A jury has found Cameron Jay Ortis, a former intelligence official of RCMP, the Canadian equivalent of FBI, guilty of breaching Canada’s secrets law.

The trial, described as “unprecedented” by Canadian outlet Global News, followed Ortis’ arrest in 2019 which “sent a shockwave through the Canadian security and intelligence community”.

Jurors declared Ortis guilty of three counts of violating the Security of Information Act and one count of attempting to do so.

Prosecutors argued that not only had Ortis passed information to international criminals and money launderers connected to Iran but was also in possession of classified files which could have only been of interest to foreign states and that he was on cusp of sharing them just before his arrest in 2019.

According to court documents, from at least 2014, the RCMP and multiple intelligence agencies of Canada’s close allies were investigating money laundering activities conducted by various entities associated with Altaf Khanani, a Dubai-based money service businesses owner.

These included Salim Henareh and his companies Persepolis International and Rosco Trading, Muhammad Ashraf and his company Finmark Financial, and Farzam Mehdizadeh and his firm Aria Exchange who were all subjects of the investigation in Canada.

Mehdizadeh, who reportedly once owned the biggest Iranian exchange bureau in Canada, was arrested in 2016 and fled to Iran after being released on bail.

Ortis, 51, had pleaded not guilty to all charges and testified that he offered secret material to targets in a bid to get them to use an online encryption service set up by an allied intelligence agency to spy on adversaries.

The prosecuting team argued Ortis lacked authority to disclose classified material and that he was not doing so as part of a sanctioned undercover operation.

Prosecutor Judy Kliewer suggested the Crown would seek a prison sentence of 20 or more years.

Ortis was arrested in September 2019. A civilian with a PhD in international relations, he was at the time the director of the RCMP’s national intelligence co-ordination centre in Ottawa, with access to Canada’s Top-Secret Network (CTSN), a computer network used by the federal government to share classified information. CTSN held intelligence from Canada’s allies in the Five Eyes, an intelligence-sharing network that includes the US, Australia, New Zealand and the United Kingdom.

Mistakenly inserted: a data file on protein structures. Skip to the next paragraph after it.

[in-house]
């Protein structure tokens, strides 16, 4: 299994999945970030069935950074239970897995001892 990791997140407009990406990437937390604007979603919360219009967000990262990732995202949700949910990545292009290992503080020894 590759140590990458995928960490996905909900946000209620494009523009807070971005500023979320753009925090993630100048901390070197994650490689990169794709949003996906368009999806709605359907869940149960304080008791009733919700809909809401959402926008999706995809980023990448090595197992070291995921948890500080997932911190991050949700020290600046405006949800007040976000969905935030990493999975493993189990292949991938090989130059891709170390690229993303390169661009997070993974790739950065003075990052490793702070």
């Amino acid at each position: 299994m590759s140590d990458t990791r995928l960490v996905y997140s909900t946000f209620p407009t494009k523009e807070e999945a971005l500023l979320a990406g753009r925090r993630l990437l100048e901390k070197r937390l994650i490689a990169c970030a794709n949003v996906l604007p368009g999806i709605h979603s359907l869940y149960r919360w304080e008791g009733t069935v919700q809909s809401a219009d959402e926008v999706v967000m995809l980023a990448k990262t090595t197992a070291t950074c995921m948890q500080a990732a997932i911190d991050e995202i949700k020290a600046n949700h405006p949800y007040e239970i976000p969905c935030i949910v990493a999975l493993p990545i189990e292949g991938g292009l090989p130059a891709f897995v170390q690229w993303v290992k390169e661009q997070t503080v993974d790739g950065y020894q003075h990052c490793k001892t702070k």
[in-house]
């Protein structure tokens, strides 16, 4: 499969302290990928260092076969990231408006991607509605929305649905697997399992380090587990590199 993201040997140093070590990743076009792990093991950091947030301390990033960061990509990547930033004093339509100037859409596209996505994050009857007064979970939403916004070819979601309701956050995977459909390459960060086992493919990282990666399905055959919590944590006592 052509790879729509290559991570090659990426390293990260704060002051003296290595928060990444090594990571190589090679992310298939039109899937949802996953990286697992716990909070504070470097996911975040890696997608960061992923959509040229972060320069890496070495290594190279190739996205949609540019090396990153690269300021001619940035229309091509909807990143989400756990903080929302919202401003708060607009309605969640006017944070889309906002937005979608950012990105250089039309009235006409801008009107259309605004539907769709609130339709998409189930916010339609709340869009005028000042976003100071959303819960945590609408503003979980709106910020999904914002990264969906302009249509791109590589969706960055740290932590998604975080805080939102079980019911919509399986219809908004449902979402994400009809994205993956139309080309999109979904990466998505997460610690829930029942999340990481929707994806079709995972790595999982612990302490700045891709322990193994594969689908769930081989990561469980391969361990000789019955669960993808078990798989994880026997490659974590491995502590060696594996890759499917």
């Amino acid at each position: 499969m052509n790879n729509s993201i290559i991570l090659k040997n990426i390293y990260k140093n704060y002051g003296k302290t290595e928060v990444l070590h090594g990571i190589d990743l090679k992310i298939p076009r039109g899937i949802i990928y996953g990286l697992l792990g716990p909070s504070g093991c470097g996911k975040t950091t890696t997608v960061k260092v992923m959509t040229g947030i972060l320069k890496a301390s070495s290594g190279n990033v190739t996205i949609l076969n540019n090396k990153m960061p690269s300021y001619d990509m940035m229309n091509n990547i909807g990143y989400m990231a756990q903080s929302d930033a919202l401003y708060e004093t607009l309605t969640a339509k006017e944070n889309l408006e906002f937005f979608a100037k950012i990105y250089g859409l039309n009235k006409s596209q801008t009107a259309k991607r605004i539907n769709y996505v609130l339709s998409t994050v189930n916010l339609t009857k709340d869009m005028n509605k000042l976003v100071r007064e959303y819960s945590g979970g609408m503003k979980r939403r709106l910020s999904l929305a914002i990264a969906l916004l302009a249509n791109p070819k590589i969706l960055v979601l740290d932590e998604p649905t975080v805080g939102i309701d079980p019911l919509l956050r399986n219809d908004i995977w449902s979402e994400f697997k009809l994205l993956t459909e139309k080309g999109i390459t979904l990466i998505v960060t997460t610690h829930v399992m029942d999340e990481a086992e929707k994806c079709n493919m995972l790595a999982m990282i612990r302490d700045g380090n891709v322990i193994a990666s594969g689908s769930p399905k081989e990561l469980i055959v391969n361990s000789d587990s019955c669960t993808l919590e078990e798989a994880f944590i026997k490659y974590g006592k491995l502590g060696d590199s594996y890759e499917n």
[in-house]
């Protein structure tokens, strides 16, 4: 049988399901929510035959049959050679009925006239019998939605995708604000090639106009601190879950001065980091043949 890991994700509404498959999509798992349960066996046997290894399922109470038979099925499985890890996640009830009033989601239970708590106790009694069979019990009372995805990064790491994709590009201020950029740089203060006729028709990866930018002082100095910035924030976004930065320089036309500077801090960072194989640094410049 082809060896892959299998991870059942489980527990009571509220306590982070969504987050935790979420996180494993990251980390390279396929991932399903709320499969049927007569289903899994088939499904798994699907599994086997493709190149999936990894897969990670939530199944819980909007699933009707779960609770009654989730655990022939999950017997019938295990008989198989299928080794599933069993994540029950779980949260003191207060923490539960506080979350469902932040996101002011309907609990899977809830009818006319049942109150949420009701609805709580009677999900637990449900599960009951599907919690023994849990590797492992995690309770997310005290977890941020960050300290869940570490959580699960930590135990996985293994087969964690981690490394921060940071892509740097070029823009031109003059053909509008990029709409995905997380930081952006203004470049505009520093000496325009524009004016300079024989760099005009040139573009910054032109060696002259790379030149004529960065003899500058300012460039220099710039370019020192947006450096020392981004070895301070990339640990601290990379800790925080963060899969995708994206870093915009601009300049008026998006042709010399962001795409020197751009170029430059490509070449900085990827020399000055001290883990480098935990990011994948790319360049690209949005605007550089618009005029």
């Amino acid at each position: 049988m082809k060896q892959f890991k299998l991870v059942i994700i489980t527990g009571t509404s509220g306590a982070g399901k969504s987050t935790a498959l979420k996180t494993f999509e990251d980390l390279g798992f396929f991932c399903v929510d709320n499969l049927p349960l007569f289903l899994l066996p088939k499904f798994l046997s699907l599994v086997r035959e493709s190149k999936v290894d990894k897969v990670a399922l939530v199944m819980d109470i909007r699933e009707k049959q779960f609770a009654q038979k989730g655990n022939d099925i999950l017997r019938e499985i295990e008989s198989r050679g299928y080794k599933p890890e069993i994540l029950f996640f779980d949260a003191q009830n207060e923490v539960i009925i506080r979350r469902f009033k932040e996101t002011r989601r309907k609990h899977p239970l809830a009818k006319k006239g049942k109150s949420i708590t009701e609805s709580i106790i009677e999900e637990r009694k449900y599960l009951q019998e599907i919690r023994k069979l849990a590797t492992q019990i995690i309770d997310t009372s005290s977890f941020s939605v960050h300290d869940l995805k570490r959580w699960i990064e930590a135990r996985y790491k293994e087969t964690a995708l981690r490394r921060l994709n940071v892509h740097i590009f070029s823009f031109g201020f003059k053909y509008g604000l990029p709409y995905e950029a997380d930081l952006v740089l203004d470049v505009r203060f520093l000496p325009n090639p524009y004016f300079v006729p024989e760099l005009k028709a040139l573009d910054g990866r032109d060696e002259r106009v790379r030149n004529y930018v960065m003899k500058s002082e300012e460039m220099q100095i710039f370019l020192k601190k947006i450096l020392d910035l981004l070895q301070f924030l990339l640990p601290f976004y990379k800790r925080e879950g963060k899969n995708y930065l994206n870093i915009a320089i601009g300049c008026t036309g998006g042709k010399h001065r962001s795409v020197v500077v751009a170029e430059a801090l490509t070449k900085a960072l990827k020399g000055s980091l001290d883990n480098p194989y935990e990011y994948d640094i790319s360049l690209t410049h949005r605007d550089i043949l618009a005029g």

The trail to his arrest began the previous year when the RCMP analyzed the contents of a laptop owned by Vincent Ramos, CEO of Phantom Secure Communications, who had been apprehended in the United States. His company provided criminal organizations with encrypted mobile phones.

The jury was told that RCMP investigators found emails to Ramos from Ortis offering classified information to in exchange for $20,000.

Moreover, federal prosecutor Judy Kliewer alleged Ortis was in the final stages of a plan to pass state secrets to a “foreign entity” as well.

CBC reports that before his arrest, Otis’ home had been raided secretly, and just on one laptop, investigators found 488 secret files. Some had their headers removed and turned into PDF documents, hence untraceable, and ready to be shared. They also found searches for Chinese and other diplomats and embassies.

“Given the nature of the documents … these are no longer organized crime directed documents. These are all documents that related to national security and would only be of interest to a foreign entity,” the prosecution argued.

Reacting to the conviction, Canadian daily Globe and Mail declared that the outcome of the trial suggests that the Canadian judicial system passed an “extraordinary test”.

According to Wesley Wark, “for Canada’s intelligence and law enforcement partners, who share national security concerns about transnational organized crime, money laundering and possible terrorism linkages (Iran lurked in the background of this case), the Ortis trial had Canada on trial”.

“Even with the successful outcome of the trial, that trust will remain fragile, while the RCMP works to improve its internal security,” writes Wark.

As for the Iranian media, the news does not seem to have been covered inside the country, with headlines still dominated by the war in Gaza. State run news agencies such as IRNA and Fars did report on Otis’ arrest in 2019, albeit without mentioning any links to Iran in the investigation.

Source » iranintl